April 20, 2017 at 3:47 pm EDT | by Brock Thompson
Gay in Trump’s America: Where we are so far
Trump era, gay news, Washington Blade, President Trump

(Photo by Ted Eytan; courtesy Flickr)

We’re bearing down on President Trump’s first 100 days in office. So far, the whole thing has been as unpredictable as it has been utterly surreal. President Trump? It still sounds so very weird to say. But yet, here we are.

No one really knew, too, during the campaign what this whole thing would mean for gays and lesbians. After all, there was soon-to-be-Vice President Mike Pence, the sexually repressed braintrust behind the Indiana anti-gay religious freedom bill turned huge debacle. But there was also that bizarre moment, as the New York Times pointed out this week, where Trump fluttered a large rainbow flag at one of his trademark raucous rallies. Granted, while he was doing so, Lee Greenwood’s “God Bless the USA” was blaring, which I’m guessing is the song that most Republicans choose to masturbate to. So, again, who knows what that meant. I’m guessing he had no idea what that flag symbolized.

As I laid out in a column following his election, LGBT Americans could face assaults from all sides during the Trump presidency. And not from Trump himself really, but from his religious-right appointees and the policies they enact. Here are but a few we’ve seen already, and remember, we haven’t even hit 100 days yet.

We Don’t Count. As the Blade reported last month, we’ve essentially been erased. According to a draft of the 2020 Census, sexual orientation and gender identity will not be questions in the counting of Americans. And to be sure, this is some bullshit. So much is gleaned from the Census. More importantly, precious resources are allocated based on that information. More broadly still, it’s not just the law, the nuts and bolts and practicalities of them, that matters sometimes. It’s the tone the law sets. Setting in stone what matters to a society and the values it intends to uphold. Just like it wasn’t the actual hate crime legislation passed almost a decade ago that was important, though not being beaten up and killed of course is important. It was the government being on record that that wasn’t cool anymore that really spoke volumes. Now the record is being altered.

Anti-Trans Attacks. I guess we can just ask former North Carolina Governor Pat McCrory if beating up on transgender Americans still carries with it some political expediency. Apparently, some still think so. Now under the auspices of Jefferson Beauregard Sessions III (yes, really), the Justice Department began rolling back Obama-era protections for transgender school children.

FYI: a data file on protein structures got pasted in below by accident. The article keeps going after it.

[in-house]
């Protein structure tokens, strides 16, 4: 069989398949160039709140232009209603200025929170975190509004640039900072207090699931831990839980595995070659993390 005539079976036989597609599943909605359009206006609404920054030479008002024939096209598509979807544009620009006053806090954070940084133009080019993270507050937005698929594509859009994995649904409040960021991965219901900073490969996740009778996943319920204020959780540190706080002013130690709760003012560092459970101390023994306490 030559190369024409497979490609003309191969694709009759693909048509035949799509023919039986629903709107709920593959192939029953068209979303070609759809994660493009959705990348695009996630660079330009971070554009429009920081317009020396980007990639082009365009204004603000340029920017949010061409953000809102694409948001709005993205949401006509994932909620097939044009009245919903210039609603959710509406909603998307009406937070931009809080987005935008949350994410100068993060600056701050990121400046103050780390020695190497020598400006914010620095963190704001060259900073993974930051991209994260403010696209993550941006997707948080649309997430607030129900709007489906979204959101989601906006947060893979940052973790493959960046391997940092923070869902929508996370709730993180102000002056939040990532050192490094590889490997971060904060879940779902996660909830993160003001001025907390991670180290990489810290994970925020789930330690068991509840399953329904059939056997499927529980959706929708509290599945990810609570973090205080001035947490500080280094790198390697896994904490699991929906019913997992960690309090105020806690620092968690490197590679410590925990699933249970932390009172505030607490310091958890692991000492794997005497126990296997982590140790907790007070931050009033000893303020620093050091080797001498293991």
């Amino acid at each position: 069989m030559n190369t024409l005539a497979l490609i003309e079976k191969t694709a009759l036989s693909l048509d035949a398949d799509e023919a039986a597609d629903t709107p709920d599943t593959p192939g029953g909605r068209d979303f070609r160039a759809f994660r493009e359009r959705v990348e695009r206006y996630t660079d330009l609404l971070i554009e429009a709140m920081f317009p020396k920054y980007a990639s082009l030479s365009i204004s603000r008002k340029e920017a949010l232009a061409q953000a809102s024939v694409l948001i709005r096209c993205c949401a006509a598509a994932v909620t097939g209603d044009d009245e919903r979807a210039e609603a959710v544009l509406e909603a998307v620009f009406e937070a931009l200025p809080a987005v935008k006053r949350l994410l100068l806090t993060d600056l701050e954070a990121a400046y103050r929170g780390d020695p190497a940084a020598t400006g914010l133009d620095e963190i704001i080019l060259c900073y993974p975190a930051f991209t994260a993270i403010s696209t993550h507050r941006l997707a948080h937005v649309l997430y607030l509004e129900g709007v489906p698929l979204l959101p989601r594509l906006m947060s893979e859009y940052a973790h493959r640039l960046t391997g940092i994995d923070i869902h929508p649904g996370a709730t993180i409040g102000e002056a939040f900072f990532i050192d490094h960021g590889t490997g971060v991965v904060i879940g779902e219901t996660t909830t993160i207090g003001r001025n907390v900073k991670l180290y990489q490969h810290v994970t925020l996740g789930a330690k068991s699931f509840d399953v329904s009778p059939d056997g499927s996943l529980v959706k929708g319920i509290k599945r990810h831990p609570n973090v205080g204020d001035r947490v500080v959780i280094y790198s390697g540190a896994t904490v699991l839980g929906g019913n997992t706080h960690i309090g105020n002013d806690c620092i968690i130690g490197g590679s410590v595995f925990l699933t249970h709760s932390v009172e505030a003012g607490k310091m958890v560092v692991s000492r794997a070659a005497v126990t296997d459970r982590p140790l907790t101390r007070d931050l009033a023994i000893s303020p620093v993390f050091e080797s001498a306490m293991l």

Trickle-Down Hate. Eric Fanning was Obama’s pick to be Secretary of the Army, the largest branch of the U.S. military. Fanning, himself gay, did a great deal to make the armed forces more inclusive and hospitable to LGBT Americans wishing to serve. Trump’s pick for this position is Tennessee state legislator Mark Green, and he’s referred to us as “diseased.” What does this mean going down the chain of command? What does it mean when he and others like him assume positions within Trump’s executive branch and begin setting a tone of spite and malice toward LGBT Americans?

All of these people and their policies will have to play out. In many ways we will be fighting a war on a thousand fronts, from what seems every other state legislature or school board across the country at times. And really, who knows what’s to come from a hundred different Mark Greens and dozens of Jeff Sessions? As Pride month nears and the national march for LGBT rights approaches, the question could very well be not what are we marching for but what are we not marching for.

Brock Thompson is a D.C.-based writer who contributes regularly to the Blade.

  • Cole Carter

    While some of you wear your pink hats and dance in front of people’s homes while they are not home, I choose to go forward, living my life as it was prior to the election. Amazingly, I find I have not been rounded up and trucked off to an internment camp, I am still gainfully employed (earning a nice living) my family has not rejected me and I haven’t been attacked on the street. Just food for thought! Some of you aren’t exactly helping the cause.

© Copyright Brown, Naff, Pitts Omnimedia, Inc. 2017. All rights reserved.
Blade Blast

Get the latest LGBTQ news to your inbox every Thursday!